Do you volunteer? If so, congratulations! Volunteerism is one of the most cherished of American values.
You are one of the nearly 77.4 million Americans who volunteered in recent years, turning in 6.9 billion hours valued at $167 billion.
Although volunteers make all of our lives better, you, the volunteer, can expect to be happier, healthier, and more likely to be employed than people who never volunteer. Studies have shown that unemployed folks who volunteer enjoy 27% better odds of finding a job. And, if you want to work at a nonprofit, there's no better way to show your mettle or get your foot in the door than volunteering. It even looks good on your resume.
If you are looking for a way to volunteer or do more of it, here are some tips for finding that perfect volunteer spot.
Follow Your Passion
Are you passionate about a particular problem or issue? Just to think, "Oh, well, volunteering would be a nice thing to do," isn't enough. You might start, but will you stick with it?
If you feel strongly about something, such as animals, homelessness, women's rights, world poverty, or helping children, then that is an excellent sign and the start of outstanding volunteer experience.
Not sure what your passion is? Try out several charities by volunteering on two or three of the special days throughout the year that feature volunteering.
The most popular one is Martin Luther King, Jr. Day of Service in January. But there are many more, such as International Women's Day and World Aids Day. Here's an entire calendar of doing good days throughout the year.
Check Your Calendar
How much time do you have? Are you up for a long-term gig? Or do you want something that is short and infrequent? Could you donate a certain amount of time each week or month? Your available time is something you'll want to share with the nonprofits you contact.
Don't feel that you have to commit a lot of time until you've tried out that charity on something small and less demanding at first. Be honest with the charity and tell them that you're trying them out, but might be interested in something long-term eventually.
Fortunately, there are volunteer opportunities that can fit any time commitment, from being a Girl Scout leader for a school year to registering attendees at a charity event for a few hours.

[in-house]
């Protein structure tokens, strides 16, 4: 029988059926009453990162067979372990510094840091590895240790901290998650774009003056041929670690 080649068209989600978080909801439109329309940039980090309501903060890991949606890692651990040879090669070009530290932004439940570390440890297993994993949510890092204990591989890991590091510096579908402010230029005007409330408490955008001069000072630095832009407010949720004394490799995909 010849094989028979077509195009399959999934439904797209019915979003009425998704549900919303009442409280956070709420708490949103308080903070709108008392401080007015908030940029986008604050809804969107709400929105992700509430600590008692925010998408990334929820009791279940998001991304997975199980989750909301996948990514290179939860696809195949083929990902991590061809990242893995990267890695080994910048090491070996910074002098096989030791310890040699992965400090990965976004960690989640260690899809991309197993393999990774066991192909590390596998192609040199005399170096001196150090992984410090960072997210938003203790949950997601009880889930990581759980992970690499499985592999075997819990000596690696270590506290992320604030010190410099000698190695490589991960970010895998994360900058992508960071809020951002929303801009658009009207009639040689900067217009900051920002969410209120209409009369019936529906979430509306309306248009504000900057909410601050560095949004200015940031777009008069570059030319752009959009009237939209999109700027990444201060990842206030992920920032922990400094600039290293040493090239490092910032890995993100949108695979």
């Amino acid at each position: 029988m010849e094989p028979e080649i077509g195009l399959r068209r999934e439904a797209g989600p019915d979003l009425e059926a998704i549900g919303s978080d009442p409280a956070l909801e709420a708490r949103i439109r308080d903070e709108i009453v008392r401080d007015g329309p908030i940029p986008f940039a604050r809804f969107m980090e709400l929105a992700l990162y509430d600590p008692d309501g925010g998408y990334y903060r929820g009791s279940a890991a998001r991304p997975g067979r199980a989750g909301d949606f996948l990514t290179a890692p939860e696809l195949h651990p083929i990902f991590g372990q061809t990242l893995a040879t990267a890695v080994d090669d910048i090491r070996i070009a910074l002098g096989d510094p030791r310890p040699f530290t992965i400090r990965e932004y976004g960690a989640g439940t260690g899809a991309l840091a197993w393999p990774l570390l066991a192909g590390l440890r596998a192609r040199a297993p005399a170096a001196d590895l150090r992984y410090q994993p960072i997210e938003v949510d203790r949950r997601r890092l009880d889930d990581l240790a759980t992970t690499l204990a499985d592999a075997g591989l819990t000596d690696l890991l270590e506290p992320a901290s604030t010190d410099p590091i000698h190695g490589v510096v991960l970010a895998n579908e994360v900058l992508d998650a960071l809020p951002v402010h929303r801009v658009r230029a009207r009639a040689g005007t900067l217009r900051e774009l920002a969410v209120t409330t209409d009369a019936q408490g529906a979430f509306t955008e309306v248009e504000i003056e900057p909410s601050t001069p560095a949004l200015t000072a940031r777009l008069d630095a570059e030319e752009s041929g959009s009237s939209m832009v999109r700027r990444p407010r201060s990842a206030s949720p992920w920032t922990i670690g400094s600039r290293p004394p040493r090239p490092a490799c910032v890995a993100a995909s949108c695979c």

Nonprofits have become quite adept at tailoring volunteer opportunities to fit our hectic lifestyles. For instance, Skills for Change works with nonprofits and volunteers to accomplish tasks that can be done in snatches of time. The site works well for computer savvy people with specific skills such as research, blogging, or marketing. These work from home opportunities are called micro-volunteering or virtual volunteering.
You may even be able to use work time to volunteer. Many companies have employee volunteer programs. Some create days of service during which teams of employees help a cause. And some companies loan out "skilled" volunteers to help with sophisticated projects at charities. You can even find a way to use your professional skills to benefit others through a matching service like Catchafire.
Don't Be Shy!
Look up nearby organizations that deal with the issues most dear to you. Contact them and ask if they have any volunteer opportunities. Or you might respond to an invitation to show up to volunteer for a short project.
You can also get an idea of what volunteer opportunities are out there by visiting the many online volunteer matching services. There's one for just about any age or interest.
Your local media are also excellent resources. Community newspapers and the websites of your favorite TV stations often have news or listings of volunteer needs right in your neighborhood.